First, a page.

The full House voted Thursday largely along party lines to recommend criminal charges against Steve Bannon, a onetime aide to former President Donald Trump who is suspected to have played a role in the deadly Jan. 6 attack on the Capitol.
The vote, 229-202, moves Bannon closer to paying penalties ― possible imprisonment for up to one year and a $100,000 fine ― over his repeated refusal to cooperate with the House select committee investigating the underlying causes and principal instigators of the attack. Nine Republicans joined every single House Democrat to vote in favor.
House Speaker Nancy Pelosi (D-Calif.) is now expected to formally refer the matter to the office of the U.S. attorney for Washington, D.C., who will decide how to proceed.
Democrats, joined by Republican Reps. Liz Cheney (Wyo.) and Adam Kinzinger (Ill.) — the only two Republicans on the nine-member Jan. 6 select committee — argued on the floor Thursday afternoon that the House needs to be able to pinpoint what went wrong that day in order to make policy recommendations to prevent a similar catastrophe in the future.
Republicans in the House accused the other side of not having the authority to force Bannon to speak with the committee and generally downplayed the violence seen during the attack, which led to several deaths.
In her remarks, Cheney noted Thursday that some of her colleagues “seem to have forgotten the danger of the moment, the assault on the Constitution, the assault on our Congress.”
Bannon encouraged his podcast audience to attend Trump’s planned rally, held to object to the formal certification of President Joe Biden’s electoral win, and hinted that he had advance knowledge of the violence that would take place that day. On his podcast just one day before the rally, Bannon said, “It’s not going to happen like you think it’s going to happen.”
“It’s going to be quite extraordinarily different. All I can say is, strap in,” Bannon said on Jan. 5 during his show. “You made this happen, and tomorrow it’s game day. So strap in. Let’s get ready.”
The select committee issued Bannon a subpoena in September demanding that he turn over records of his communications with the Trump White House, along with other documentation from around the time of the Capitol riot. Bannon was also ordered to appear before the committee on Oct. 14.
He failed to comply with both requests.
Through his attorney, Bannon asserted that he does not have the right to respond to the subpoena because Trump indicated that he was ready to fight the committee’s efforts to obtain documentation from Jan. 6.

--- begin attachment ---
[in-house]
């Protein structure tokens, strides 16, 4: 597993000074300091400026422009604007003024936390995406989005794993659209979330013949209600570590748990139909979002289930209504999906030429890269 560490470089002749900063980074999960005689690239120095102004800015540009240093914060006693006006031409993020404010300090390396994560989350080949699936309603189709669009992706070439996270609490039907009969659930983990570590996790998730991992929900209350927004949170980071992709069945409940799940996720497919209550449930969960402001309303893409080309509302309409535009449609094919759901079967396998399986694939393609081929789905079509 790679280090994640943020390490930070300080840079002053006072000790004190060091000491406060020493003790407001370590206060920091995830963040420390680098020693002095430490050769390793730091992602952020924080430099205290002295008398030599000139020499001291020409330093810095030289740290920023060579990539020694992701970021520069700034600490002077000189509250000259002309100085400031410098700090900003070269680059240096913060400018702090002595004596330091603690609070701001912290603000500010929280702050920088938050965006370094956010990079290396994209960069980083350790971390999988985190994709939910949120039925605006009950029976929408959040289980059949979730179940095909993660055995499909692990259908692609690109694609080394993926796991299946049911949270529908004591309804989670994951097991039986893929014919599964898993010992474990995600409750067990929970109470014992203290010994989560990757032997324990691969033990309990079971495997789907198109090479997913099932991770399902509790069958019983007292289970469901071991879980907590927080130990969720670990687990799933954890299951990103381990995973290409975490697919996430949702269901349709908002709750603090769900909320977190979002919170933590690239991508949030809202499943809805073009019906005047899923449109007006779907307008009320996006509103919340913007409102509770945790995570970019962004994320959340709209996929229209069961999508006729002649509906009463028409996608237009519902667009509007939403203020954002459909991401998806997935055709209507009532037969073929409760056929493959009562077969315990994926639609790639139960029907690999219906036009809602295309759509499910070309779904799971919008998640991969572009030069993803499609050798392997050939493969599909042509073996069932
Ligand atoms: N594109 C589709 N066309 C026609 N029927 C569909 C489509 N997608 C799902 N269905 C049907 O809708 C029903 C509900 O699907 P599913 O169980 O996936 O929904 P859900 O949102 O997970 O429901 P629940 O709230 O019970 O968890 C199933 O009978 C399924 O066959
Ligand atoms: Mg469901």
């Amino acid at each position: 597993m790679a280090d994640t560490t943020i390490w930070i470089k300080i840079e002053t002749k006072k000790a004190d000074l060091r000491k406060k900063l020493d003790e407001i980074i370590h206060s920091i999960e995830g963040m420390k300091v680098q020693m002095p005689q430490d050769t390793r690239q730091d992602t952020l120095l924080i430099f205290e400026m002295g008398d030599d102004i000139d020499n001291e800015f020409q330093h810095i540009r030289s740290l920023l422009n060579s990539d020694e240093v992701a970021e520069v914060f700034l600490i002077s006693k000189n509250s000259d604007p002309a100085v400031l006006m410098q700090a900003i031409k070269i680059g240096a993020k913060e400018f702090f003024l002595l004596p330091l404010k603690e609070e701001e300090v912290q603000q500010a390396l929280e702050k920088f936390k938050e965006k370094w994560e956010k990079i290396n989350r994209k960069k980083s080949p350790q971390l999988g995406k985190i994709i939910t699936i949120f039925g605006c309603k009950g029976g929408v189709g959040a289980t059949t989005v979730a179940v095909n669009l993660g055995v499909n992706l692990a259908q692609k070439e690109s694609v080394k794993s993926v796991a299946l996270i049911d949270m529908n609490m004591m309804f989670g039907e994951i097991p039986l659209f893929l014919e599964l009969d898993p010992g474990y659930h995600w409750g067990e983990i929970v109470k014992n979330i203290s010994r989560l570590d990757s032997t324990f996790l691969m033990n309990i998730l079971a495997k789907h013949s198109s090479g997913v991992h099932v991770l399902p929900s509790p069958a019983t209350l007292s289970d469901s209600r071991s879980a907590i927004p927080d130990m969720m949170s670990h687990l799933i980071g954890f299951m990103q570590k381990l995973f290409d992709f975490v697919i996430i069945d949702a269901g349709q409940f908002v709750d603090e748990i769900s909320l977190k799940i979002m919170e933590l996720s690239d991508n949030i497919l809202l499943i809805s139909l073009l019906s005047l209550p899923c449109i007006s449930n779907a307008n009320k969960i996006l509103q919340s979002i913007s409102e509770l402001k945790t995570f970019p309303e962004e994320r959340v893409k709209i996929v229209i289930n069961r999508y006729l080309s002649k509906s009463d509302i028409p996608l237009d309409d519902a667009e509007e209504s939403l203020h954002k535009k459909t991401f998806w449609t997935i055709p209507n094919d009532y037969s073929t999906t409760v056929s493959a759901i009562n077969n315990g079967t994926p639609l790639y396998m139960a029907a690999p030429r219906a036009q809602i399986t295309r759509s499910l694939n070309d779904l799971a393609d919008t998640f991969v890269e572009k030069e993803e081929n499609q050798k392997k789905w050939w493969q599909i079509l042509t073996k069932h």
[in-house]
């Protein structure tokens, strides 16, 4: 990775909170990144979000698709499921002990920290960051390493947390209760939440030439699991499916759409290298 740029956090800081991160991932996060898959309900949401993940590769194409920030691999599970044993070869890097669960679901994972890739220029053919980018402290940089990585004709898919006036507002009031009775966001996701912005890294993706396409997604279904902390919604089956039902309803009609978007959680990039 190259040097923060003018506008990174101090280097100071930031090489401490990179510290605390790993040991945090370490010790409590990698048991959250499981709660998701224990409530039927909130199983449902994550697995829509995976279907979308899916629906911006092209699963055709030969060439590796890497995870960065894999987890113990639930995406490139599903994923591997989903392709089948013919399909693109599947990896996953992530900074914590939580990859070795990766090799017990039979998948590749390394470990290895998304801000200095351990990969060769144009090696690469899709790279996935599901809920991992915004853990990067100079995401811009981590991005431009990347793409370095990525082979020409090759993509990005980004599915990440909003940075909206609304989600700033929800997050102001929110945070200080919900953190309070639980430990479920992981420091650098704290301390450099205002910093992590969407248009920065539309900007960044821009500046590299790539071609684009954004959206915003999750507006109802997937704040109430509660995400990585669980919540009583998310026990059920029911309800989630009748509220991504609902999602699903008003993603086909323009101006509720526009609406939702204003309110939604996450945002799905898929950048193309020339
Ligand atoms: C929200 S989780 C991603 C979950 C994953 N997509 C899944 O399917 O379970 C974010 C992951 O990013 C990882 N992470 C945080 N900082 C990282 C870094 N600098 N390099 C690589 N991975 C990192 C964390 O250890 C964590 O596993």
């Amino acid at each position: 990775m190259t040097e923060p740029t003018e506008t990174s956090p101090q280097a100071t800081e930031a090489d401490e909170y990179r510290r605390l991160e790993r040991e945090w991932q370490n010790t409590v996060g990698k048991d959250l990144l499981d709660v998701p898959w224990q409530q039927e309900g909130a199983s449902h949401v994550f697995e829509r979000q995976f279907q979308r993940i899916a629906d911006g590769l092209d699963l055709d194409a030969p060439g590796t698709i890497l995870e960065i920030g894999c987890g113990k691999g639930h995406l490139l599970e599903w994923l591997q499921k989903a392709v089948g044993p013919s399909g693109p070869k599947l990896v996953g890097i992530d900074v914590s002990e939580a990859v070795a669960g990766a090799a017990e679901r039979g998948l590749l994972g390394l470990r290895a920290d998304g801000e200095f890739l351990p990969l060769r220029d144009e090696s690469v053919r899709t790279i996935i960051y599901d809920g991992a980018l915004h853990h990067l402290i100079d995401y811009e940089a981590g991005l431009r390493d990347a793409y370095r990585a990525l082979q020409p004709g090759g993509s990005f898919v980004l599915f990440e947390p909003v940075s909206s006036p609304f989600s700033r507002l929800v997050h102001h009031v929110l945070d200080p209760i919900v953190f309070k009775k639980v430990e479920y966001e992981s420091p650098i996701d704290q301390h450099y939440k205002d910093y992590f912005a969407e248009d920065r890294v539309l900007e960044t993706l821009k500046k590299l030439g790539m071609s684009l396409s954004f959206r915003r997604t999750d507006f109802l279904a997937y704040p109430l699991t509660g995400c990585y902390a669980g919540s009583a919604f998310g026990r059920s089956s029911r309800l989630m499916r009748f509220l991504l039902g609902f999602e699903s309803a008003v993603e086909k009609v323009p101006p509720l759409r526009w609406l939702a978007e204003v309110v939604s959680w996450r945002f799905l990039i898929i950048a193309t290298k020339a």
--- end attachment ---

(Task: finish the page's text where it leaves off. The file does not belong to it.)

Trump has repeatedly sought to recast the violent rioting as a harmless political demonstration; in a statement Thursday, the former president called Jan. 6 “the Protest” of the “insurrection” that was Biden’s victory last fall.
Trump filed suit against the committee on Monday, accusing its members of conducting an “illegal fishing expedition.” He claimed the documentation is protected under executive privilege, the hazily defined concept that presidents have the right to shield information from the public if it could hurt the institution of the presidency.
Committee chairman Rep. Bennie Thompson (D-Miss.) and vice-chair Cheney called Trump’s suit “nothing more than an attempt to delay and obstruct our probe.”
Bannon was not serving in any official capacity around the time of the attack, and he had not done so for years ― Bannon was a senior adviser to Trump for seven months ending in August 2017. That is one of the reasons legal experts have said his claim to executive privilege falls flat.
Both Thompson and Cheney dismissed Bannon’s argument directly on Wednesday.
“The law is clear that even top White House aides who advise the president on official government matters are not immune from compelled congressional process,” Thompson said while addressing the House Rules committee, which approved the terms for Thursday’s vote.
Cheney, one of just two Republicans on the committee, said that Bannon was using Trump’s claim of executive privilege “as a pretext for not appearing at all and for producing absolutely no documents of any kind.”
She then addressed her GOP colleagues.
“I urge you to do what you know is right ― to think of the long arc of history,” Cheney said. “We are told that it bends towards justice, but it does so only because of the actions of men and women in positions of public trust. In many nations, democracy has failed because those with authority would not act to protect it because they sat in silence.”
“History will judge those of us in positions of public trust,” she said.